Comic Book Reviews: ‘Shadowman’ and ‘Mera’

 

‘Shadowman’ No. 1

Writer Andy Diggle; Artist Stephen Segovia
Review by Krystal Moore, The Great Escape Louisville

I’ll have to open this review with the confession that I hadn’t read a Shadowman comic before, so when I picked it up, I thought I might feel like I’d just walked in on a story in the middle of its telling. But, that wasn’t an issue here. The story opens in New Orleans with a young woman heading out of her house and going to the swamp to meet with an old gentleman who’s going to guide her on a journey. Soon, we realize there’s voodoo afoot, as she and her guide are met with a monstrous creature that seems bent on destroying them. Now enters Shadowman to save them, but once he’s left that form behind, he becomes Jack, the man she’d loved five years ago.

I looked up the origin of the character, and it seems Jack was “fated to become the next in a long lineage of Shadowmen — mortals bound to violent voodoo spirits of immense power” — and so, here we are. With art by Stephen Segovia, rich, earthy colors by Ulises Arreloa and the story written by Andy Diggle, this was a great read, and I’m looking forward to the next issue. •


‘Mera: Queen of Atlantis No. 1’

Writer Dan Abnett; Artist Lan Medina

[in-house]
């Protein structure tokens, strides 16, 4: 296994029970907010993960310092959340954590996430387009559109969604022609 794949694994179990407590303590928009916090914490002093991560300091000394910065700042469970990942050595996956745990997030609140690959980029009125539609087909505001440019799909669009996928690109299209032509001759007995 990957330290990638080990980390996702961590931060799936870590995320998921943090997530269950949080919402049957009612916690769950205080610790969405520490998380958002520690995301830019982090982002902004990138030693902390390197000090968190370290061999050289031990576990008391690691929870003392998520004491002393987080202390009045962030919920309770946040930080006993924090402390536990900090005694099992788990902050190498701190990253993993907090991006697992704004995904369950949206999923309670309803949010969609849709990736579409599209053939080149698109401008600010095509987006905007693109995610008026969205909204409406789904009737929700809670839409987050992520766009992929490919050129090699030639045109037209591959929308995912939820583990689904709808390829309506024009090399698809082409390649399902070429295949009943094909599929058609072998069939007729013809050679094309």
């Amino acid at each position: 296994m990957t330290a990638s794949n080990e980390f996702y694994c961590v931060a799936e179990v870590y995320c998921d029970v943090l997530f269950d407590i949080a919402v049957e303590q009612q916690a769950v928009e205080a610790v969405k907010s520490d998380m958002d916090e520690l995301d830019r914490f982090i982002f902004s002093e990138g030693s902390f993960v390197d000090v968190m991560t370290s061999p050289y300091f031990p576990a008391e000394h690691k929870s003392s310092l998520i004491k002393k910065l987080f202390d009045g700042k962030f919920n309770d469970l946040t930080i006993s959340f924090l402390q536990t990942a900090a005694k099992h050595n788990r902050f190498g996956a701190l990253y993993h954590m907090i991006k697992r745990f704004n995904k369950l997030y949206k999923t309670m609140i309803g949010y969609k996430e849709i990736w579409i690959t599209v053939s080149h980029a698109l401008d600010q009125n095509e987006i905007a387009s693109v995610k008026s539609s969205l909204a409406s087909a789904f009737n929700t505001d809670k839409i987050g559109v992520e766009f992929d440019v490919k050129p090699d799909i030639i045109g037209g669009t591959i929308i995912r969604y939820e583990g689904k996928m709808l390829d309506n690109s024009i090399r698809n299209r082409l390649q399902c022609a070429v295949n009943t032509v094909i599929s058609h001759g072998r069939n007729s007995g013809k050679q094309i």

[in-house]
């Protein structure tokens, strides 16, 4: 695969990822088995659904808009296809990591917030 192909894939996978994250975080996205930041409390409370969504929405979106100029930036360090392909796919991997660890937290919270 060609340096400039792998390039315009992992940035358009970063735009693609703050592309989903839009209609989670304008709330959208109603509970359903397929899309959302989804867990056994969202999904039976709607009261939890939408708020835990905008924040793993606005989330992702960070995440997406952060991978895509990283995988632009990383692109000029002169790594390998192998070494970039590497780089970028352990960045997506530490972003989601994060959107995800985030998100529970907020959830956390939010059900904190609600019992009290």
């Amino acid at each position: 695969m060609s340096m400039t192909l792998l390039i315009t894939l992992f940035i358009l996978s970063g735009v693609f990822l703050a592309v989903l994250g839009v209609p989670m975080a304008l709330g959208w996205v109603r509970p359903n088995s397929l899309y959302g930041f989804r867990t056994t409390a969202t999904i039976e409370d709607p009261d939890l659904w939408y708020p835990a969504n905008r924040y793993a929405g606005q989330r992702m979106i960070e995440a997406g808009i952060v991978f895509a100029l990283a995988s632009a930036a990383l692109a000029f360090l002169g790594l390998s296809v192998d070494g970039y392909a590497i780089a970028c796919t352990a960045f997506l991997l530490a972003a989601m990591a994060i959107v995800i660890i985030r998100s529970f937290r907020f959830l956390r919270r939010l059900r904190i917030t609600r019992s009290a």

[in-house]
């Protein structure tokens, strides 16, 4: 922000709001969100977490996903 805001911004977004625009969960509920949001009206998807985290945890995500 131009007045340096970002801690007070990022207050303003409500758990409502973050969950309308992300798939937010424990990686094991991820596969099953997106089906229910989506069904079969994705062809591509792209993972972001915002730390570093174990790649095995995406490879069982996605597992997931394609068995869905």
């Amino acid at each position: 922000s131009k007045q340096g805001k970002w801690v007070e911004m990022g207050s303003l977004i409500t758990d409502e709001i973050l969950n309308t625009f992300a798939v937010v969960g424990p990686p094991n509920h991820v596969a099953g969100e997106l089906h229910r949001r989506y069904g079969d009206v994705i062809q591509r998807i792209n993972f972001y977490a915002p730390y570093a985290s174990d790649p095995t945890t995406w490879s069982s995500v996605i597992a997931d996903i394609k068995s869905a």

Review by Meredith Harris, The Great Escape Louisville

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I love Mera. I’ve talked about it in a past review. She debuted in “Aquaman” No. 11 in 1963, and it’s criminal to me that “Mera: Queen of Atlantis” No. 1 (of six) is the first time we’re seeing her in a solo title. You’d be hard-pressed to find a queen (in comics) as equally capable, if not more so, than is her king. Spinning out of the current Aquaman storyline, Mera has been wounded by magic, with weakened powers and unable to breathe underwater. But recovering on the surface world isn’t exactly easy when you’re still dealing with assassins and trying to keep conflicts between the sea and the land at a minimum until the civil war in Atlantis ends.

Building on what he’s been doing in the main Aquaman book, Dan Abnett continues to write Mera, and this entire world, tremendously. Lan Medina and Richard Friend provide consistent, clean art, but the colors are my favorite part. Veronica Gandini used such a vibrant palette that really brought everything to life.

“Mera: Queen of Atlantis” No. 1 is a great book for fans of the character, and also if you don’t know anything about her. Same deal if you’ve been reading the current Aquaman story or not. There’s enough recap to keep a newcomer from feeling lost, but not too much that someone steeped in the lore would get annoyed.

Issues No. 1 and No. 2 are out now and I urge everyone to check the book out, because after 55 years, it’s more than past due for her to have a solo book.


 

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